I’m surprised they use pesticides on mint? What bugs bother mint?
    I made some mint and meyer lemon ice cubes that are very refreshing. I’ll have to try this Moroccan mint tea recipe, I drink decaf green tea every day. Mint is one of the herbs that survives the winter here here in Montana, sage and tarragon also came back this year Spring.

    Hi Elizabeth – I really don’t know what pests like mint. I read that information at wikipedia, and maybe they use something that also boosts growth (more mint=more money). I don’t know. My mint does have little holes in it on lower leaves so some critters do get into to, but I have no idea which or what! I like your ice cube idea – it does sound refreshing. . . carolyn t

  2. Toffeeapple

    said on June 30th, 2012:

    Some butterfly species lay their eggs on mint and the larvae eat the leaves, at least they do here in UK, also the Leaf Hopper bug does the same thing.

    I have drunk mint tea in Morocco and Tunisia but find it too sweet for my liking, I do however, make a Tisane of fresh mint leaves, bruised, then covered with boiling water and left to infuse for several minutes. You would most definitely have been served the tea by men since you were in shops and stores where women rarely, if ever work, especially in the Souks.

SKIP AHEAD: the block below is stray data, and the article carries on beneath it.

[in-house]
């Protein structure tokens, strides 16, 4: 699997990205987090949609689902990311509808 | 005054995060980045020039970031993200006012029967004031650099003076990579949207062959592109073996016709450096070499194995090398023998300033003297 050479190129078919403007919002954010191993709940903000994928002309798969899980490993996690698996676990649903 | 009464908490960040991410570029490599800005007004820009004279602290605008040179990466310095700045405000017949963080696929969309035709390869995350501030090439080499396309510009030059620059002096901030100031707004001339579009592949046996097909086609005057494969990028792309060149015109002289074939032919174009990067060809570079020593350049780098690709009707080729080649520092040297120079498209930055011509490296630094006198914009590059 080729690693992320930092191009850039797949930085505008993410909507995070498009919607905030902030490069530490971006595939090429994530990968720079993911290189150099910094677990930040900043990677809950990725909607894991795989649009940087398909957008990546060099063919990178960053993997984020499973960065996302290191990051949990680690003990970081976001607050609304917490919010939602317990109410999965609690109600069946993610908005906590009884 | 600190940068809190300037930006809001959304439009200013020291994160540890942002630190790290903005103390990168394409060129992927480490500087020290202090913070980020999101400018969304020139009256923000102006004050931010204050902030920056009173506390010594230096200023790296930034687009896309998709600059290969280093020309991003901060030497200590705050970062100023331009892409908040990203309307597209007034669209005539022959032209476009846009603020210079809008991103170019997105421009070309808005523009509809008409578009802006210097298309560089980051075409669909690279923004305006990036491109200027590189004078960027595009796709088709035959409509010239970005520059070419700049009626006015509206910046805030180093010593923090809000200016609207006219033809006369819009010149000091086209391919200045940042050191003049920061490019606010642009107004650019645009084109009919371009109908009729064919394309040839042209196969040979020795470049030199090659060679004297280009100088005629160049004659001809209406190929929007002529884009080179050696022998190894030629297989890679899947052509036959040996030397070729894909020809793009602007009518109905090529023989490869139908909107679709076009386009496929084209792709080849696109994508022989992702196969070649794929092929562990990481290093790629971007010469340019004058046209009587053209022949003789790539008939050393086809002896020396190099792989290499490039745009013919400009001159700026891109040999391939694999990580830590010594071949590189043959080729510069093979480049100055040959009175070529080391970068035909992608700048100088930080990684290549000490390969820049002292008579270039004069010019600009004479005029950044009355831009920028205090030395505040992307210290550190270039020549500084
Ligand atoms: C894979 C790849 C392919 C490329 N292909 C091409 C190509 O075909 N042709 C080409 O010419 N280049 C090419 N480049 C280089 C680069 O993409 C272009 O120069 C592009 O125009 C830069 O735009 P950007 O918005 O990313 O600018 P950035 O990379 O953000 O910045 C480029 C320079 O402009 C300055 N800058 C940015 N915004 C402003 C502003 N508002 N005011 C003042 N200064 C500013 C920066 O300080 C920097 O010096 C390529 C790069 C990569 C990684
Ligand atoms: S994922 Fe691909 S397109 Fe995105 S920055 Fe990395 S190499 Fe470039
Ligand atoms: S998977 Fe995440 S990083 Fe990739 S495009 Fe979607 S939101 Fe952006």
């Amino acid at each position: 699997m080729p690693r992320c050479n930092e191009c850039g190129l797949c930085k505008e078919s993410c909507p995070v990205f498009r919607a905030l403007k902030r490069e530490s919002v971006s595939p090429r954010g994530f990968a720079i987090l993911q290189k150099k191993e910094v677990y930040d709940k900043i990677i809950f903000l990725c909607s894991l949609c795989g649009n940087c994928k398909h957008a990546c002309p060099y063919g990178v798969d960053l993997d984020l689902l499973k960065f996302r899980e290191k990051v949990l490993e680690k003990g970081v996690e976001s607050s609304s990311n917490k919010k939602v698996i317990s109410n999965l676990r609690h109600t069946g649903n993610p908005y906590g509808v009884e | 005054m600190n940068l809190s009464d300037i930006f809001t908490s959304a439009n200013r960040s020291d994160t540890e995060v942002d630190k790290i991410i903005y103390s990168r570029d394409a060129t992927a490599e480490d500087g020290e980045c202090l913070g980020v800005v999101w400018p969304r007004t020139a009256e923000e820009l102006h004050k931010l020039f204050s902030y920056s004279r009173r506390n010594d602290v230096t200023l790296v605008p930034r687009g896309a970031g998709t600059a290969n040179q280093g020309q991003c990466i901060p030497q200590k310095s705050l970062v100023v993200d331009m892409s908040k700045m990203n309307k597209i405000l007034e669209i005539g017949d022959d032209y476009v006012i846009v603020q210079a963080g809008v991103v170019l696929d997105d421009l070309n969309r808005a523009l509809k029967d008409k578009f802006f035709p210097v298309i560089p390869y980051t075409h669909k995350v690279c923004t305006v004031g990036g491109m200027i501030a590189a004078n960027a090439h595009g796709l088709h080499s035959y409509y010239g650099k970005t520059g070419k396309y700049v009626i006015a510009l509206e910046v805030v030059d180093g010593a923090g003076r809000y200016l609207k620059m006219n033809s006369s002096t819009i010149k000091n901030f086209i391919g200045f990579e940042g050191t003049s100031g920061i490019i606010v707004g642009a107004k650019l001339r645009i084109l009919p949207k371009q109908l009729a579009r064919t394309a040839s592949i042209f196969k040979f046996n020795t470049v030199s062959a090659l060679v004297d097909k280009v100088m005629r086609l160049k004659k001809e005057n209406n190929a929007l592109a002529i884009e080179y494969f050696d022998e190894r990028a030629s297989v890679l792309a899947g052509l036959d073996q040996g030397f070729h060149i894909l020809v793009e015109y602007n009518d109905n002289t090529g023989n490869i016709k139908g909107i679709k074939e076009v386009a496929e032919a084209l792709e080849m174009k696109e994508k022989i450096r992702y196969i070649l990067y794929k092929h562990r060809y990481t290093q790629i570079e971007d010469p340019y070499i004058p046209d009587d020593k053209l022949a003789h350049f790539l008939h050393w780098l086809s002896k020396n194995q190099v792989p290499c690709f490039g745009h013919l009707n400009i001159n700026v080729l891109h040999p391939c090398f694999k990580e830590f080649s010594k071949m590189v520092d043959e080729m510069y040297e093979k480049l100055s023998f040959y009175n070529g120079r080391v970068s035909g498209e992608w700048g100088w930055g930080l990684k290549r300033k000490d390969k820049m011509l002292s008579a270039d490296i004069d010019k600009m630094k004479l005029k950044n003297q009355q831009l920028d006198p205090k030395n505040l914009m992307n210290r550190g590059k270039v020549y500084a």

How interesting that some butterflies lay eggs on mint. I certainly didn’t know that. We don’t have leaf hoppers here, I don’t think – although maybe we do and we just don’t have any in our yard! You’re right about no women in the stores or souks – I’d forgotten that part – on our one day in Tangiers we did briefly visit a souk, but our guide insisted we could not “shop” but just walk through. No pausing anywhere. But as I recall there WERE only men in the stalls. . . carolyn t

  3. elizabeth

    said on July 22nd, 2012:

    I really like this and have made it a few times now. I also add a few sprigs of stevia from the garden which gives the tea subtle sweetness. Luckily, I don’t have any bugs here in Montana that like my mint.

    Oh, I’m glad you liked it, Elizabeth. I decided yesterday that I need to make another batch. I just have to find enough mint – my husband pulls it out almost as soon as it sprouts above ground level that I’ll have a hard time finding even a bunch-worth to use. But I’m craving it! . . . carolyn t